Those opposed to the recent Meadville Area Water Authority decision are not going gentle into the good night of fluoridation, to paraphrase the poet Dylan Thomas. And while they may not have been raging against the decision, they certainly made themselves heard at Wednesday’s Meadville City Council meeting.
Seven opponents of fluoridation appealed to council during the public comment portion of the meeting, calling for action from council members who declared their lack of authority on the matter, as they have done repeatedly in the past.
“Don’t force it on the community,” Anne Furno told the council. “I hope other people get angry about this subject because it’s so important.”
“We live in America still, don’t we?” Furno added.
The MAWA board voted 3-2 in favor of fluoridation at a special meeting on June 14. MAWA is currently working on the design for the required equipment and is coordinating a pre-permit meeting with the state Department of Environmental Protection, according to Thomas Thompson, MAWA consulting engineer. The meeting is likely to take place in the next few weeks, Thompson told the MAWA board at its monthly meeting earlier in the day.
Before the fluoridation opponents took the floor at the end of the meeting, city attorney Gary Alizzeo suggested that any appeals for council members to take action were likely to be made in vain.
First of all, Alizzeo told the council, while council appoints the members of the MAWA board, only the board itself has the authority to make decisions regarding fluoridation.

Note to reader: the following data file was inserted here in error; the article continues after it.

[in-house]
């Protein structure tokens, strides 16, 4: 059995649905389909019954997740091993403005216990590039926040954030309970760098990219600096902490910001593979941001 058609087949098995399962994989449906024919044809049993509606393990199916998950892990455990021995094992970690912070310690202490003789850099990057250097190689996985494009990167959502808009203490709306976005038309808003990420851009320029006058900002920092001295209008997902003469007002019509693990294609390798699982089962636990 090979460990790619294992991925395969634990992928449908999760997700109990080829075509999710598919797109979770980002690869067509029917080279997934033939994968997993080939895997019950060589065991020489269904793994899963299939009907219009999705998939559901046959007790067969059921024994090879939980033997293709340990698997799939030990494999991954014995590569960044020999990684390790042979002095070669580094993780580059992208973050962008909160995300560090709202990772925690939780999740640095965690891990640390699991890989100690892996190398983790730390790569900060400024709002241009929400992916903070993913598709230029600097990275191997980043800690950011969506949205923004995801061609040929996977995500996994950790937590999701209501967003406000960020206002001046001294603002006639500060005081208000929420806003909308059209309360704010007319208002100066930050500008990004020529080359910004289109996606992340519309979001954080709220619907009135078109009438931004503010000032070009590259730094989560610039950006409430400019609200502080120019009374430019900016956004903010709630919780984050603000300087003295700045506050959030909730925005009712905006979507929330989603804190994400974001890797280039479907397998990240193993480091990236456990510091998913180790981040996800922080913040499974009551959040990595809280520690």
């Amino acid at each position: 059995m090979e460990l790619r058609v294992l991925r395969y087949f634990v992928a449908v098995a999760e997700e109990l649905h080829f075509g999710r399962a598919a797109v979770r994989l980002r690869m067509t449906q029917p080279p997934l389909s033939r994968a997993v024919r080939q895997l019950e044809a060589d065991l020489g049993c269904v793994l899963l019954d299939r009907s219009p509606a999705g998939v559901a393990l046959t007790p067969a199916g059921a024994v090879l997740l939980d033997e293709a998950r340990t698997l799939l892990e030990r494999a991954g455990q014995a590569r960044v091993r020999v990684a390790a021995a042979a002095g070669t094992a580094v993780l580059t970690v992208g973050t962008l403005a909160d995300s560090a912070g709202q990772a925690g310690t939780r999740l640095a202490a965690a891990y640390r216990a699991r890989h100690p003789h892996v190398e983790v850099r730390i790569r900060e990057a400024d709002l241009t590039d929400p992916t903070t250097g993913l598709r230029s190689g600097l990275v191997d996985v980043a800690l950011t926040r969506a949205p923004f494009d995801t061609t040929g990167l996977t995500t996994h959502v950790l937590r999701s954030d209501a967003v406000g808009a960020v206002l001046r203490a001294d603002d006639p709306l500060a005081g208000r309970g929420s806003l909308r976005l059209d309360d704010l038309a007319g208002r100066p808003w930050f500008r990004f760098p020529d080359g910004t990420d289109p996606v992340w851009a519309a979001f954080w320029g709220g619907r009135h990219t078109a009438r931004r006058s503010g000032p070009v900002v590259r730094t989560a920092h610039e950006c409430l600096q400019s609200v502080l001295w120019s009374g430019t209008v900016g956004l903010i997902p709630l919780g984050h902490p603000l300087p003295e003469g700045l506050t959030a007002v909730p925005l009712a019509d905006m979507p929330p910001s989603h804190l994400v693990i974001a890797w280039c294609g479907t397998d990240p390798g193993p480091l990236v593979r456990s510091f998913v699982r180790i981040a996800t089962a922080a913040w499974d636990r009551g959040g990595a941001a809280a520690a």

Alizzeo next addressed the idea of allowing voters to express their positions on the issue through a nonbinding referendum.
“Historically, Pennsylvania used to do those, especially in the ’70s and ’80s,” Alizzeo said. “However, in 1990, the Commonwealth Court actually ruled that that’s not legal in Pennsylvania. There have been several cases on that, so even if council had the option to do that, you don’t have the legal authority to say, ‘Let’s put it on the ballot and vote on it.’”
Council member John Battaglia, who had suggested at a past meeting that the authority should vote against fluoridation, said council’s options for influencing the authority were limited.
“The only control we have is the next time their appointment comes up, we can not appoint them,” he said. “This is certainly not the first time elected officials have disagreed with authority members.”
Several fluoridation opponents rejected the notion that council had no authority on the issue.
One of them was Christopher Knapp, leader of the Clean Water Meadville anti-fluoridation group. While Knapp acknowledged that council members did not have the authority to approve or reject fluoridation, he insisted that they could take action on the issue.
“Your hands are not tied,” he told the council. “We’re looking for leadership. Leadership doesn’t say, ‘There’s nothing we can do.’ There are things you can do.”
Knapp was also one of several fluoridation opponents who suggested that the MAWA board’s decision was unduly influenced by “special interests” and failed to adequately consider public opinion.
Opponents criticized the fact that a decision which will affect more than 15,000 people was made by the three board members who voted in favor of fluoridation.
One of those men was seated across from the council members hearing the complaints and concerns about fluoridation and the process of implementing it. Tim Groves, who chairs the MAWA board, attends council meetings in his role as the city’s finance manager.
Groves offered no further comments on fluoridation during the meeting.